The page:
The idea of enlightenment, as in The Age of Enlightenment of the 17th and 18th C., is really about letting go of the shackles of tradition. It’s about embracing change and using knowledge to propel us, individuals and humanity, forward. Enlightenment isn’t everyone achieving godhood. It’s about all of us realizing that we are already in control, and have the tools inside of us to solve those problems. Deepak Chopra said, “I was an atheist until I realized that god was inside of me.” When asked about his religious views, Einstein replied:

“Your question is the most difficult in the world. It is not a question I can answer simply with yes or no. I am not an Atheist. I do not know if I can define myself as a Pantheist. The problem involved is too vast for our limited minds. May I not reply with a parable? The human mind, no matter how highly trained, cannot grasp the universe. We are in the position of a little child, entering a huge library whose walls are covered to the ceiling with books in many different tongues. The child knows that someone must have written those books. It does not know who or how. It does not understand the languages in which they are written. The child notes a definite plan in the arrangement of the books, a mysterious order, which it does not comprehend, but only dimly suspects. That, it seems to me, is the attitude of the human mind, even the greatest and most cultured, toward God. We see a universe marvelously arranged, obeying certain laws, but we understand the laws only dimly. Our limited minds cannot grasp the mysterious force that sways the constellations. I am fascinated by Spinoza’s Pantheism. I admire even more his contributions to modern thought. Spinoza is the greatest of modern philosophers, because he is the first philosopher who deals with the soul and the body as one, not as two separate things.”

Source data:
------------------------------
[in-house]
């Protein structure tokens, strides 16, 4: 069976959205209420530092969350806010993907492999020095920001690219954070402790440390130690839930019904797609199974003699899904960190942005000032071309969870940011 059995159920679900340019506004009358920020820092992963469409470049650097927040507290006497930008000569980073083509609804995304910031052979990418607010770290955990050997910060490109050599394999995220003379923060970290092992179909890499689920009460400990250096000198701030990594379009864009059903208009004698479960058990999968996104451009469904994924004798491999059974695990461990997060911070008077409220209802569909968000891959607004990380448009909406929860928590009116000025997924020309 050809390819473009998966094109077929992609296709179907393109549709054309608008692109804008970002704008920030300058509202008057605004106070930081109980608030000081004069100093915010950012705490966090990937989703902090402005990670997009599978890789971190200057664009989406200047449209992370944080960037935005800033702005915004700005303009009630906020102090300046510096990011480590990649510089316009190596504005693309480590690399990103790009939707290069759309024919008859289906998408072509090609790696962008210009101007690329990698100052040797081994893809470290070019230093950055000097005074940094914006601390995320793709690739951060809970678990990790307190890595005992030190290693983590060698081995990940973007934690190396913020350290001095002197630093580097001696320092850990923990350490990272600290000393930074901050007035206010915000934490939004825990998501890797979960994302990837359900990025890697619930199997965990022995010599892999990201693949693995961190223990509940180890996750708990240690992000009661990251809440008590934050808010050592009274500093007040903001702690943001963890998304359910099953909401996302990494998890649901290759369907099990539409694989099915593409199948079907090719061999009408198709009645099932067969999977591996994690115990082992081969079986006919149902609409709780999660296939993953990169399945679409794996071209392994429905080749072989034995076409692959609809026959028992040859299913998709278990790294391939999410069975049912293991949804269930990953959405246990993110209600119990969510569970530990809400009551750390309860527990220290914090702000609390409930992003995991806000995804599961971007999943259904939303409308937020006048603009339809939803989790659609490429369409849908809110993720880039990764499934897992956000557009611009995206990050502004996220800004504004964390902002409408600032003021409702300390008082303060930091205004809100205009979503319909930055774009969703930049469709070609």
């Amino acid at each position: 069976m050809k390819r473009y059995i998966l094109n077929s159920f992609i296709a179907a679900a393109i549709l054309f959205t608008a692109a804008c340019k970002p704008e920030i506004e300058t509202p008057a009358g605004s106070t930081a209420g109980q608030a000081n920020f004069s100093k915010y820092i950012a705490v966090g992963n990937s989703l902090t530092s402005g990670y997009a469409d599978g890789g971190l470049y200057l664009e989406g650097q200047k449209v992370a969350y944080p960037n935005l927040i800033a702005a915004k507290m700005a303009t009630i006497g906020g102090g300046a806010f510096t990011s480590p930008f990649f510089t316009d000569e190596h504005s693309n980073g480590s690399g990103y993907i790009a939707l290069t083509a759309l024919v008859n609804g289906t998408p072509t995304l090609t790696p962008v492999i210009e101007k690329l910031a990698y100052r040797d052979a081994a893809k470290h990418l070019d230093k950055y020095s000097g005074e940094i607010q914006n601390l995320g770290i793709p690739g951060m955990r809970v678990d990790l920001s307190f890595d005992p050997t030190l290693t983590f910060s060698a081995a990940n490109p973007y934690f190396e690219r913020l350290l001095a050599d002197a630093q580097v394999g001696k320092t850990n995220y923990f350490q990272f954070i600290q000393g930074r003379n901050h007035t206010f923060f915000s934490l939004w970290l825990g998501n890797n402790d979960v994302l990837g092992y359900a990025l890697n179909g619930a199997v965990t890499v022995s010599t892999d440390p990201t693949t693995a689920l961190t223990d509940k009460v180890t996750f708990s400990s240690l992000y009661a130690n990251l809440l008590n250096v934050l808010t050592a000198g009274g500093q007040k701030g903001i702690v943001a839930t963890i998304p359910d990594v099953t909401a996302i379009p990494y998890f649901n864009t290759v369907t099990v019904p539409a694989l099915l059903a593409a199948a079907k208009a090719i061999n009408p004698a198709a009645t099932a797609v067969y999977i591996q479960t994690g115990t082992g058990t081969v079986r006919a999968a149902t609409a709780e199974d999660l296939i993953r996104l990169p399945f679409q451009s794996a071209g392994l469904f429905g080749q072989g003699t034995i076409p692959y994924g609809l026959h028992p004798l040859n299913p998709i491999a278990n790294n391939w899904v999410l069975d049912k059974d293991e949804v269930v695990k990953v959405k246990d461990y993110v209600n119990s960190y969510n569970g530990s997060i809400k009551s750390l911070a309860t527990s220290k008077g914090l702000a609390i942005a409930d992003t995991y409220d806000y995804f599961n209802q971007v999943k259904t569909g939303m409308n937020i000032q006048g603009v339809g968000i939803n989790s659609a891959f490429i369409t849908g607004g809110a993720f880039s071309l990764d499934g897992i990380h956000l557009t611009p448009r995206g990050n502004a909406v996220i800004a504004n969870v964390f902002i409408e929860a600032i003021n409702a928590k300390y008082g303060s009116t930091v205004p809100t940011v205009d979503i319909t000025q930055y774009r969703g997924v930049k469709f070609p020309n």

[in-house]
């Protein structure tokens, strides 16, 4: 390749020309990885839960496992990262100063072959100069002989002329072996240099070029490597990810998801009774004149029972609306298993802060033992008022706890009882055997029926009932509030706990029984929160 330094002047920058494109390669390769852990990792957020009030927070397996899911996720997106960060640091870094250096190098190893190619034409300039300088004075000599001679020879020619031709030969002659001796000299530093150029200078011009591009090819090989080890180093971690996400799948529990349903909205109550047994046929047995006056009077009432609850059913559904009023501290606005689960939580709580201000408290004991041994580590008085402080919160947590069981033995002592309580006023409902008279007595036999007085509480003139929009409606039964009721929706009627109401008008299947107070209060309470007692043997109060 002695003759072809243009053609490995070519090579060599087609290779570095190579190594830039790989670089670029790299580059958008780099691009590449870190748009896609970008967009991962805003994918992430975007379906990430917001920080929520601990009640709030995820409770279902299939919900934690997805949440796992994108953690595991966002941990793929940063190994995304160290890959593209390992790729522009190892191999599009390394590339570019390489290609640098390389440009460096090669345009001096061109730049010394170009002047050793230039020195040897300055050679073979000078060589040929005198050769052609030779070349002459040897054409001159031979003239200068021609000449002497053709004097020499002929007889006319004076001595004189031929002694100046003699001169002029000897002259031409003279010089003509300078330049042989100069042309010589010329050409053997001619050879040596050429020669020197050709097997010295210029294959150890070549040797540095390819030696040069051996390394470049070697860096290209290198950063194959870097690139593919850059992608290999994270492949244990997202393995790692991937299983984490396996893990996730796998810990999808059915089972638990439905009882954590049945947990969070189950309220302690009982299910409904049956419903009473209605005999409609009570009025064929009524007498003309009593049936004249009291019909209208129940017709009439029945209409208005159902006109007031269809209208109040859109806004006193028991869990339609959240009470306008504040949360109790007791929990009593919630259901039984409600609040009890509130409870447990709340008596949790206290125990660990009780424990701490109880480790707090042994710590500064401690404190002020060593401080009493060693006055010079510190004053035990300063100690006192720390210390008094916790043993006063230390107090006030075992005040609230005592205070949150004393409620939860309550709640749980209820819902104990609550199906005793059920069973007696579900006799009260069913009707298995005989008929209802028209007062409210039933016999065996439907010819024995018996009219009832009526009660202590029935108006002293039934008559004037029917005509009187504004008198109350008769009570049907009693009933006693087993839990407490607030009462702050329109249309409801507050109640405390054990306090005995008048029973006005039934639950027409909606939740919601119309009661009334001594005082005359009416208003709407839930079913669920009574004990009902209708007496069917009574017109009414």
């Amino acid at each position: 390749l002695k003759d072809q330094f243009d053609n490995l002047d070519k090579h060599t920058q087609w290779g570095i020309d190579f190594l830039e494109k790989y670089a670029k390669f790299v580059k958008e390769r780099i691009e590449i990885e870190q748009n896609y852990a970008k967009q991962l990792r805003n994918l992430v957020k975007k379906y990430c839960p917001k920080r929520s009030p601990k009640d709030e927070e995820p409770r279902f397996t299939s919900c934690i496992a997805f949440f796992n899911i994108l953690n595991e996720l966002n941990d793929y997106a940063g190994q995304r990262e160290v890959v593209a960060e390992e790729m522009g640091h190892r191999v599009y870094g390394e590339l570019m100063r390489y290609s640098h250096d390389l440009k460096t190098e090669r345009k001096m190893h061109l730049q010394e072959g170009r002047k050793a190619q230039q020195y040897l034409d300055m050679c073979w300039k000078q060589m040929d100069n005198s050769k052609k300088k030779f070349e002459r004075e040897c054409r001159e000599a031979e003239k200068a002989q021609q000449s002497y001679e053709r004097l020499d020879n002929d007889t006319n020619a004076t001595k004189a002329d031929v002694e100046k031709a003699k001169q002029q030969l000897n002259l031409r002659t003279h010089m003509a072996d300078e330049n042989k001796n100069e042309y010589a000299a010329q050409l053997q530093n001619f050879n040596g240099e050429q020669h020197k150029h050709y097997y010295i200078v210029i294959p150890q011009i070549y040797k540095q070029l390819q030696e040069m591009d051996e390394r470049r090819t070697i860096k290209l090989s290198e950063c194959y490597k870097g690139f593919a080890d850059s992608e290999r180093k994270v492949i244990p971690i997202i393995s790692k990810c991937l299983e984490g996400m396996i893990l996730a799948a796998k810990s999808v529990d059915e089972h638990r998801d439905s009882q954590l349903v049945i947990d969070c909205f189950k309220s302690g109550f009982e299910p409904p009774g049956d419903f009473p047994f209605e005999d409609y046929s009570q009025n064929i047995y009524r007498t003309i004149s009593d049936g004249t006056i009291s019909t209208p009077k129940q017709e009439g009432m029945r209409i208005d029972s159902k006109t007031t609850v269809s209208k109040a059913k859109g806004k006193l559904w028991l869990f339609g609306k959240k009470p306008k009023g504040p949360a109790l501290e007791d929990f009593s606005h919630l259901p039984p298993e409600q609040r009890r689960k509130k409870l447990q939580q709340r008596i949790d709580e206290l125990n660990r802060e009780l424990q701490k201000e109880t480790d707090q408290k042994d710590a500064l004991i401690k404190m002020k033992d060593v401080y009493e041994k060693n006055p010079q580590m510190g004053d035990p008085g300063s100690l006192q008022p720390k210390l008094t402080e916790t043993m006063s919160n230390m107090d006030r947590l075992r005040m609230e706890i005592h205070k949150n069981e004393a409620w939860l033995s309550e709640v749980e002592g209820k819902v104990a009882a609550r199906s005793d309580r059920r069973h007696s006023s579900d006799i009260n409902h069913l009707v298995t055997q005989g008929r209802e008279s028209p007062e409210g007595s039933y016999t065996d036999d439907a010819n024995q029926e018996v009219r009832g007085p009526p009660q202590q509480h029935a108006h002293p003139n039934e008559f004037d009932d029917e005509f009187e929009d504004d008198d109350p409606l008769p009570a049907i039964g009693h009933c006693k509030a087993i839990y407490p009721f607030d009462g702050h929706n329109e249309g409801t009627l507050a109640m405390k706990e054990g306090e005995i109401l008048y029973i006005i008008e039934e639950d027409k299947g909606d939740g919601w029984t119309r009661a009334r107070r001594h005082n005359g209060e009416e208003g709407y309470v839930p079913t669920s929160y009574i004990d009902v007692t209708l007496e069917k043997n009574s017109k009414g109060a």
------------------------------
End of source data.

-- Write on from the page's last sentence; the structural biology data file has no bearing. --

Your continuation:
aristotle

Is finding “God” enlightenment? Born just prior to the Age of Enlightenment, Baruch Spinoza laid the groundwork for radical thought (in 17th C Europe) regarding the existence and definition of God. Much like Mozart as the pinnacle of Baroque music, Spinoza was the pinnacle of Latin academic writings in rationalist philosophy. According to Spinoza, God is Nature, and Nature is God.